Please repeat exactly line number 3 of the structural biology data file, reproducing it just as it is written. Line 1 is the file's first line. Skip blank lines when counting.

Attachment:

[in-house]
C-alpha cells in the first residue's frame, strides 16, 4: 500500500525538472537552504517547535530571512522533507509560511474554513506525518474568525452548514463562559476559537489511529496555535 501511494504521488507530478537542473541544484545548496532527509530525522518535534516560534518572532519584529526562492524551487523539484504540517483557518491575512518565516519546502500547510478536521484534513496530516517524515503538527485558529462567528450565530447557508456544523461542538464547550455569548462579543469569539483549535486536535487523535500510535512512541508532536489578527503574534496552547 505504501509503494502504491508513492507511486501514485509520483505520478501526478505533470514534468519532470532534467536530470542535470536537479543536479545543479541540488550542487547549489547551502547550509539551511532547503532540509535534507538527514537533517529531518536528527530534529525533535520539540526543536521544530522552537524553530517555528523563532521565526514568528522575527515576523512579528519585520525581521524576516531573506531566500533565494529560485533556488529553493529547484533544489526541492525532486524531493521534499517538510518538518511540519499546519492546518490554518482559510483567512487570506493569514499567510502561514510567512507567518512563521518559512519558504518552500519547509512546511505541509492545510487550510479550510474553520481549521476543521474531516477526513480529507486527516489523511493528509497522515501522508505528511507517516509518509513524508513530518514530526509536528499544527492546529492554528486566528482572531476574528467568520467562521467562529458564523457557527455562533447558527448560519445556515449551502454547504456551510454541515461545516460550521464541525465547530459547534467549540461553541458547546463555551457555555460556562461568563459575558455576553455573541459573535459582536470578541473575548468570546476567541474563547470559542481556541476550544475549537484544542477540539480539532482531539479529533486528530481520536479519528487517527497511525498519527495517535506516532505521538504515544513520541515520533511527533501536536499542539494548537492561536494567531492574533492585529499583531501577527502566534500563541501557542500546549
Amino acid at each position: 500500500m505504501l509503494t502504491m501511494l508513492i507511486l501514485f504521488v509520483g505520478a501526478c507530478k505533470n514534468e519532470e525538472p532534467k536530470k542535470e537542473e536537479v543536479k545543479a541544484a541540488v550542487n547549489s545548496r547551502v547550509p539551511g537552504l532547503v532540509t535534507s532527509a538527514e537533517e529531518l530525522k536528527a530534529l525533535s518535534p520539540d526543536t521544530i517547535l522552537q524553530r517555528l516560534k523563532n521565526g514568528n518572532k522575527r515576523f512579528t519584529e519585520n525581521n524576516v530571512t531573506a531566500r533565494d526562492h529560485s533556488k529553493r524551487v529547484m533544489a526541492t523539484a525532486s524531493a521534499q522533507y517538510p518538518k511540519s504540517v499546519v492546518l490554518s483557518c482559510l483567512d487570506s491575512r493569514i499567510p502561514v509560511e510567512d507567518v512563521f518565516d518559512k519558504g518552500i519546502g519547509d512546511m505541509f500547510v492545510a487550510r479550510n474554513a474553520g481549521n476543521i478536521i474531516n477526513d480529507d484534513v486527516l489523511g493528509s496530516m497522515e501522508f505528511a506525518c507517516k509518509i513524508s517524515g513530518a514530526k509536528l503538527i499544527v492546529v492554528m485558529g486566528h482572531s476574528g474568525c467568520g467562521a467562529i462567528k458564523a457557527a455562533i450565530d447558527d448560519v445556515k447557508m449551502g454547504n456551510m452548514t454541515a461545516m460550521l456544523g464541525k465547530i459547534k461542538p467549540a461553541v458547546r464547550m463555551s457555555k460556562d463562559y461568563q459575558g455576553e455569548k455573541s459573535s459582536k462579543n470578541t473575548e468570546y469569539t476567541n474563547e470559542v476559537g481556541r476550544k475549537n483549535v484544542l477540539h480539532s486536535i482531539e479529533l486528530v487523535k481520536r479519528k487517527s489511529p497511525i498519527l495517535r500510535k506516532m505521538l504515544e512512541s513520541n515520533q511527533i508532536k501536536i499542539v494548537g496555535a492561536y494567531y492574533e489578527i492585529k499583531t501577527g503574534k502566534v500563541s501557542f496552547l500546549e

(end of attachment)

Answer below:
Amino acid at each position: 500500500m505504501l509503494t502504491m501511494l508513492i507511486l501514485f504521488v509520483g505520478a501526478c507530478k505533470n514534468e519532470e525538472p532534467k536530470k542535470e537542473e536537479v543536479k545543479a541544484a541540488v550542487n547549489s545548496r547551502v547550509p539551511g537552504l532547503v532540509t535534507s532527509a538527514e537533517e529531518l530525522k536528527a530534529l525533535s518535534p520539540d526543536t521544530i517547535l522552537q524553530r517555528l516560534k523563532n521565526g514568528n518572532k522575527r515576523f512579528t519584529e519585520n525581521n524576516v530571512t531573506a531566500r533565494d526562492h529560485s533556488k529553493r524551487v529547484m533544489a526541492t523539484a525532486s524531493a521534499q522533507y517538510p518538518k511540519s504540517v499546519v492546518l490554518s483557518c482559510l483567512d487570506s491575512r493569514i499567510p502561514v509560511e510567512d507567518v512563521f518565516d518559512k519558504g518552500i519546502g519547509d512546511m505541509f500547510v492545510a487550510r479550510n474554513a474553520g481549521n476543521i478536521i474531516n477526513d480529507d484534513v486527516l489523511g493528509s496530516m497522515e501522508f505528511a506525518c507517516k509518509i513524508s517524515g513530518a514530526k509536528l503538527i499544527v492546529v492554528m485558529g486566528h482572531s476574528g474568525c467568520g467562521a467562529i462567528k458564523a457557527a455562533i450565530d447558527d448560519v445556515k447557508m449551502g454547504n456551510m452548514t454541515a461545516m460550521l456544523g464541525k465547530i459547534k461542538p467549540a461553541v458547546r464547550m463555551s457555555k460556562d463562559y461568563q459575558g455576553e455569548k455573541s459573535s459582536k462579543n470578541t473575548e468570546y469569539t476567541n474563547e470559542v476559537g481556541r476550544k475549537n483549535v484544542l477540539h480539532s486536535i482531539e479529533l486528530v487523535k481520536r479519528k487517527s489511529p497511525i498519527l495517535r500510535k506516532m505521538l504515544e512512541s513520541n515520533q511527533i508532536k501536536i499542539v494548537g496555535a492561536y494567531y492574533e489578527i492585529k499583531t501577527g503574534k502566534v500563541s501557542f496552547l500546549e